In this conservative age, the worship team tends to be limited to the usual acoustic, electric, bass and drum. I've known of teams that didn't know what to do with a flute or a baritone horn.
But there are others who have more imagination. In my own time, I've had a few worshippers on the team, and out of the box:
Good, bad or indifferent -- what experiences have you had with out-of-the-routine instruments (or, for that reason, out-of-the-routine vocalists)?
I've personally found the standard praise team (Drums, Bass, acoustic & electric guitars, and maybe keys) boring since they became standard. (I also find that kind of secular music boring too).
The trouble is, the bands that make eclectic instrumentation really work require a lot of musical chops that are pretty rare amongst volunteer worship teams.I saw one once with a flute, violin, oboe and saxophone along with the standard contemporary worship team instruments, all playing their hearts out, and it was.... to put it bluntly, unbearable. Think The Grinch... "Oh the noise! Noise! Noise!"
If you have out of the box instrumentation I think it's best to find a band (that kind of sounds like what you're going for) with that instrumentation to model from. Generally I find secular bands do a better job of this. I mean, Florence + The Machine managed to make the pipe organ sound amazing in a contemporary setting, and now I want it back! lol
In my previous congregation (Beth Messiah Gaithersburg MD) I was in a home group led by the piano player. (classically trained) His 2 young boys Yonaton and Zach were up and coming musicians in their own right as middle/early high schoolers. The oldest son Yonaton is now the worship leader and his band (all 20 somethings now) are definitely an eclectic group.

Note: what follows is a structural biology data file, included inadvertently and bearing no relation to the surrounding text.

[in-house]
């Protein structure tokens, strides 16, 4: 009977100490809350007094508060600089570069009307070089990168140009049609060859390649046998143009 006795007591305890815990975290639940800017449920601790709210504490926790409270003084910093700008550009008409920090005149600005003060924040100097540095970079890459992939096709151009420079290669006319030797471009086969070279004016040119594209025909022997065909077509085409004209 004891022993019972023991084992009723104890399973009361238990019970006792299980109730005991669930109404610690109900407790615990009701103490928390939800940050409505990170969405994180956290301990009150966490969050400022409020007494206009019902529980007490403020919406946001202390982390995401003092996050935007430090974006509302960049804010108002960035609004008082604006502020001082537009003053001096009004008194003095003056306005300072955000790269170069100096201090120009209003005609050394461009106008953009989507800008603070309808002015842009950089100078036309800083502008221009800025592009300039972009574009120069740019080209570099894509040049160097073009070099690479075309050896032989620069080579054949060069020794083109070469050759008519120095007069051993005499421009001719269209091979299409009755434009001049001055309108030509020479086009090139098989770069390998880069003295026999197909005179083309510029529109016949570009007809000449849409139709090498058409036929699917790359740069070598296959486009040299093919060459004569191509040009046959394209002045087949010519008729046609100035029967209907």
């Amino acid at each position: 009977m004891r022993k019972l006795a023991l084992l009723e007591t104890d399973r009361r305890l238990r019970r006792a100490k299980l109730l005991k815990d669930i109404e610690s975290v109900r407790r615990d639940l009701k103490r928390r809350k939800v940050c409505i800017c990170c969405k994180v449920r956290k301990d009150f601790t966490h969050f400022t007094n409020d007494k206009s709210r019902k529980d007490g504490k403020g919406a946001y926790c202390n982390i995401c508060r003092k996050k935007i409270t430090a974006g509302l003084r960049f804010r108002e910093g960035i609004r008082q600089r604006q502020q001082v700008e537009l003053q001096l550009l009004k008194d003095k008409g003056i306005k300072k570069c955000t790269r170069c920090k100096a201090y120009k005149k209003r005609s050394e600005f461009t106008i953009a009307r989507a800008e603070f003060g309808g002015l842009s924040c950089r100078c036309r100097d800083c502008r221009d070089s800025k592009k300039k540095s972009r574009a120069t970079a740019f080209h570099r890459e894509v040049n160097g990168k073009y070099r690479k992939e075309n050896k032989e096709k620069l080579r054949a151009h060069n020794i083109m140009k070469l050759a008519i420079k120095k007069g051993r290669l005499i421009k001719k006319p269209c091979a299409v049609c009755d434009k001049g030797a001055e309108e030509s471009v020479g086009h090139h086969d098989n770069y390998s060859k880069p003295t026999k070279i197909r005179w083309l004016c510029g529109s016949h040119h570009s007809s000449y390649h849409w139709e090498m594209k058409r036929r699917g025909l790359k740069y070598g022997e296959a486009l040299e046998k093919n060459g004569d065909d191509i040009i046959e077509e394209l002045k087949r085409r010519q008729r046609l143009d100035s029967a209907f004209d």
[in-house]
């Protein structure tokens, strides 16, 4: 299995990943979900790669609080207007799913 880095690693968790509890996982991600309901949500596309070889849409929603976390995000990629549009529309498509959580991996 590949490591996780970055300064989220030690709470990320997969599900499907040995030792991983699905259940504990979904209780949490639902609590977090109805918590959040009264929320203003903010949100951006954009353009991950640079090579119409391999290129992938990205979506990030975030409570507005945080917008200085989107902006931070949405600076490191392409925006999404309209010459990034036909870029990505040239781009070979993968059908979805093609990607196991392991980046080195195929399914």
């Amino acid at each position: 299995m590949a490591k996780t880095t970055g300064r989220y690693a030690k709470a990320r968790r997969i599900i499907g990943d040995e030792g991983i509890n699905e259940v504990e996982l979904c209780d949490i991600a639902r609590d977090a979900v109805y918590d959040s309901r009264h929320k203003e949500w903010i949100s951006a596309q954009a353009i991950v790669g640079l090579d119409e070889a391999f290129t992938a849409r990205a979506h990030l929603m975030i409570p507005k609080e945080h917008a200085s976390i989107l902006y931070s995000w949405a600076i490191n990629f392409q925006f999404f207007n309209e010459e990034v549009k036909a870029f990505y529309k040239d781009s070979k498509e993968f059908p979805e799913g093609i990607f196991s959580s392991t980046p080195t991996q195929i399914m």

He leads from a string bass. His wife plays keys. There is also an acoustic guitar and a trumpet/percussionist and a background singer. (that is the whole band) Clearly they have a very jazz feel/sound that borders at times on klezmer.
They do mostly their own original stuff and they absolutely ROCKED the Saturday morning set at last summer's UMJC conference. They need to record. They would have sold hundreds of CDs if they had them.
Hi everyone, I'm new to this site. Looking forward to learning and sharing. This isn't completely out-of-the-box, but I just picked up a Taylor 416ce Baritone guitar and have been playing it the past 3 Sunday mornings with my worship team. If you're not familiar with them, baritone guitars are turned B-E-A-D-F#-B, so they're a 4th below standard guitars. It's added alot from what I can tell, with different chord voicings and being lower it fills in the mix really well. You can pick up a decent baritone for around $500, with the higher end ones starting around $1000-$1500. I'll try and mix down a live recording from one of these recent Sunday mornings so you can hear how it sounds.
I've never heard one, but I can imagine the richness such an instrument would bring, as well as provide some contrast to the constant thump thump thump of the bass.